Friends

Friends

Determining your Friend is fun because boys can play, and by “play” I mean assign them characters behind their backs, as I’m pretty sure guys don’t do this (I’ve never in my life heard a guy say “You’re such a Turtle!”). The lady’s man is a Joey, the funny guy is a Chandler, and the smart one is Ross.

As for the girls, it’s very simple. You’re probably not a Phoebe (it’s so hard to find a good Phoebe these days), but if you’re a weird hippie, you probably relate more to her than the other two. For most of us, though, you decide your Friend based exactly on your personality type, A or B, for which Monica and Rachel, respectively are (very feminine) archetypes. You have to be one or the other. If you’re a Monica, it’s because you’re Type A — overly competitive, orderly, and rigid (see: anal). Some may say you’re “crazy,” but you just know best and you get shit done. Conversely, if you’re a Rachel, you are Type B. You are more easy-going and less stressed, assuming that everything will just be done for you, because your wealthy parents (and your more responsible BFF) have continuously proven that it will be. Does this make you spoiled or does it make you hopeless? Who cares? Monica probably has a spreadsheet that answers this question anyway.

GIRLS

Girls

Ever since the first episode, I’ve been trying to figure out which GIRL I am, but I’m pretty sure no one is really any of them. The GIRLS are all relatable to a young twenty-something, because they’re not over-exaggerations of anything (which is why the show is so brilliant). They’re not that different on any one specific thing (like sexuality or hair color), so they just feel like regular people. It’s really hard to categorize yourself as a regular person. You either exactly fit one of the characters, or you don’t really fit any of them at all. Still, we must satisfy our overwhelming need to identify with someone, so everyone tends to pick one semi-obscure detail about one character and cling to it.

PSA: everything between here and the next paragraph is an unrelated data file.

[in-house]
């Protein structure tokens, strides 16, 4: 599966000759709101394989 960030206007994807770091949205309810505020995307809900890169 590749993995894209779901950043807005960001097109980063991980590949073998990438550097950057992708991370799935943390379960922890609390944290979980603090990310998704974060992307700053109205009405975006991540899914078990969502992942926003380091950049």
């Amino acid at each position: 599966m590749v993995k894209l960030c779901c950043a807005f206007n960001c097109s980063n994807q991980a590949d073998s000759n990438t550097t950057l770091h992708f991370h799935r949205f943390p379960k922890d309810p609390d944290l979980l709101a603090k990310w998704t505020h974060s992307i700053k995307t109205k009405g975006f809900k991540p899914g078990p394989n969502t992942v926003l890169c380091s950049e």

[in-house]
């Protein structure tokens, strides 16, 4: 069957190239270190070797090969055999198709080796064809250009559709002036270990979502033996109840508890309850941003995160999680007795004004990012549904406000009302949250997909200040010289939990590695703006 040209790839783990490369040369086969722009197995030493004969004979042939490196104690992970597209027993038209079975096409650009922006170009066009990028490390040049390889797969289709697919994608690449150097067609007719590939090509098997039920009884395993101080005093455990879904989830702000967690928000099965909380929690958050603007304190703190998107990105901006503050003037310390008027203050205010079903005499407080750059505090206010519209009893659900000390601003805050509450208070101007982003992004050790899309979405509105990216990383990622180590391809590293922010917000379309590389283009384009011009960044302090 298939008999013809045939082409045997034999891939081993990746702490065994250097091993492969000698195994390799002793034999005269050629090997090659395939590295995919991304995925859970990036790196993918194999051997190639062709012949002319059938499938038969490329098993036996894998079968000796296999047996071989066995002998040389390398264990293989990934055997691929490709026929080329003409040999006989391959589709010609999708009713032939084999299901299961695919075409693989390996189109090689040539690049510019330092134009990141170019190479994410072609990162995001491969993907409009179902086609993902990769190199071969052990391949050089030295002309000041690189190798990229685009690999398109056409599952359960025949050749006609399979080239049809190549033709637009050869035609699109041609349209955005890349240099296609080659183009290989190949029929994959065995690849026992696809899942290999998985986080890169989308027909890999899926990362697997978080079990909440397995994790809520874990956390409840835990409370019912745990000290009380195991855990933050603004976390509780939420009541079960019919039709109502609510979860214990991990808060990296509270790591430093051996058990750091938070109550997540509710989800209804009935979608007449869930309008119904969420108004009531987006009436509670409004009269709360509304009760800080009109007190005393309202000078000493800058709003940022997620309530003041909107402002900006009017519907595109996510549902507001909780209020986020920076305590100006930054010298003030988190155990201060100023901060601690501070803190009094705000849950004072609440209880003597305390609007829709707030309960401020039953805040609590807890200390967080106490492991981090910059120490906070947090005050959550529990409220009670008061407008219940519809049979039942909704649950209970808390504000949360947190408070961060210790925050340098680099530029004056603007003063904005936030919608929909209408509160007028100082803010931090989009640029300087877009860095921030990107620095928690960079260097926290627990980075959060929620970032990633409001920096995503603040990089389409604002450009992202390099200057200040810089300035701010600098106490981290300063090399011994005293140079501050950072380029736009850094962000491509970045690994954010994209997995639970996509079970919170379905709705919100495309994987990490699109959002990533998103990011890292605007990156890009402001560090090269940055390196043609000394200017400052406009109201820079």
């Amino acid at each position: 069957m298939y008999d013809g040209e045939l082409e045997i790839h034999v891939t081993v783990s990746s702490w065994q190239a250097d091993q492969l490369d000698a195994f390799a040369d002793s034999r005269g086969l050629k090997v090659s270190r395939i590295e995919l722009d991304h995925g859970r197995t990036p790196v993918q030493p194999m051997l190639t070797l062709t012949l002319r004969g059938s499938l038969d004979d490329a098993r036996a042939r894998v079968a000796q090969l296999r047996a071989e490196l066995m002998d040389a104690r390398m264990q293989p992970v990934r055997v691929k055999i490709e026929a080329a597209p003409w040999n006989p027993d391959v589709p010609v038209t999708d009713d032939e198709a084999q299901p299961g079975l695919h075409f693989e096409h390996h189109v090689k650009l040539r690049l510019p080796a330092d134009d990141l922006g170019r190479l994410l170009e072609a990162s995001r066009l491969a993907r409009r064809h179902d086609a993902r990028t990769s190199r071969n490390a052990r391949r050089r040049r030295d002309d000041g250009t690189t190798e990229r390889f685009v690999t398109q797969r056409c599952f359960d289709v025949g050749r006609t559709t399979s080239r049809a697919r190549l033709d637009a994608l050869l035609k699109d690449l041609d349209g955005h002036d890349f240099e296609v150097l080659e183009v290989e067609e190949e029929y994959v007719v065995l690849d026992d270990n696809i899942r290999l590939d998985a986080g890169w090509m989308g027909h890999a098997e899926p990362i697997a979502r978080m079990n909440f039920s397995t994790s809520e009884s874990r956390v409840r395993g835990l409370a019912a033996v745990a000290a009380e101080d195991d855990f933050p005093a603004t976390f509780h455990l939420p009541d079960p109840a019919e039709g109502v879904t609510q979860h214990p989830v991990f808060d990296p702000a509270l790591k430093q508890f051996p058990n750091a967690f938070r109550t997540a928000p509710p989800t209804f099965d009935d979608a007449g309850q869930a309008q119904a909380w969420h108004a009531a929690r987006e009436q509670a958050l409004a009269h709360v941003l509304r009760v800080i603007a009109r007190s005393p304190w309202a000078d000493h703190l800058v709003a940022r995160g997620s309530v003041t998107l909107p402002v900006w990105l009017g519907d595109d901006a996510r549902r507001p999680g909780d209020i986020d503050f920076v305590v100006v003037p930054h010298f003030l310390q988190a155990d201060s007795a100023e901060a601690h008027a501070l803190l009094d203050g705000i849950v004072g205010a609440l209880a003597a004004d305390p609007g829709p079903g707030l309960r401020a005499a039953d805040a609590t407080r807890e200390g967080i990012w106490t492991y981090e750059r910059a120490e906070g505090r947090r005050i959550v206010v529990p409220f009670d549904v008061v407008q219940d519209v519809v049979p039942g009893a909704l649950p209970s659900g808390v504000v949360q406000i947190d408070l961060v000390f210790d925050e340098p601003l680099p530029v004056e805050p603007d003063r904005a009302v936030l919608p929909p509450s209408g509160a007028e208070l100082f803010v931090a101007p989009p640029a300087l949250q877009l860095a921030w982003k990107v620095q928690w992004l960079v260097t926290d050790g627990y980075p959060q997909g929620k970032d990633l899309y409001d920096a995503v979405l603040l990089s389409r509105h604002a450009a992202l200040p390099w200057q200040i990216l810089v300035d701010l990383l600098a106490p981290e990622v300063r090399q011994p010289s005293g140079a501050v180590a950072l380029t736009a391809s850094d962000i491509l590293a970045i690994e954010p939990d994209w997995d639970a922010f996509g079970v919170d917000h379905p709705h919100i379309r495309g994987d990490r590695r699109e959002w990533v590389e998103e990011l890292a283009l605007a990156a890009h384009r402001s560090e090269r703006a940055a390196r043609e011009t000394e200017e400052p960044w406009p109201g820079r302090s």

• “I went to camp, and I’m kind of spazzy, so I’m a Shoshana.” No, Shoshana is just your favorite.
  • “My boyfriend and I had really boring sex. Totes Marni.” We’ve all been 17.
  • “I’m a blatant Hannah because I have HPV!” All adventurous women do. 
  • “Well, I used to be a slut, but then I got married, just like Jessa.” Okay, you might actually be Jessa.

They’re all kind of a stretch, but it’s more important to have someone than to make sure it’s a perfect fit, or even a decent match. Oh well.

Regardless of why or how, our weird need to pick which character we “are” is as certain as middle-aged women are jealous of their husbands’ secretaries. Our mothers were picking their favorite Brady lady, and our little cousins were picking their favorite Cheetah Girl, I’m sure. As for me, in case you were wondering, I’m usually a Regina, Posh, Carrie, Rachel, and maaayyyybe a Shoshana. You know, if I had to pick.

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Veronica (@VeronicaRuckh) is the Director of Total Sorority Move for Grandex, Inc. After having spent her undergraduate years drinking $4 double LITs on a patio and drunk texting away potential suitors, she managed to graduate with an impressive GPA and an unimpressive engagement ring -- so unimpressive, in fact, some might say it's not there at all. Veronica has since been fulfilling her duties as "America's big," a title she gave to herself with the help of her giant ego. She has recently switched from vodka to wine on weekdays. Email her at veronica@grandex.co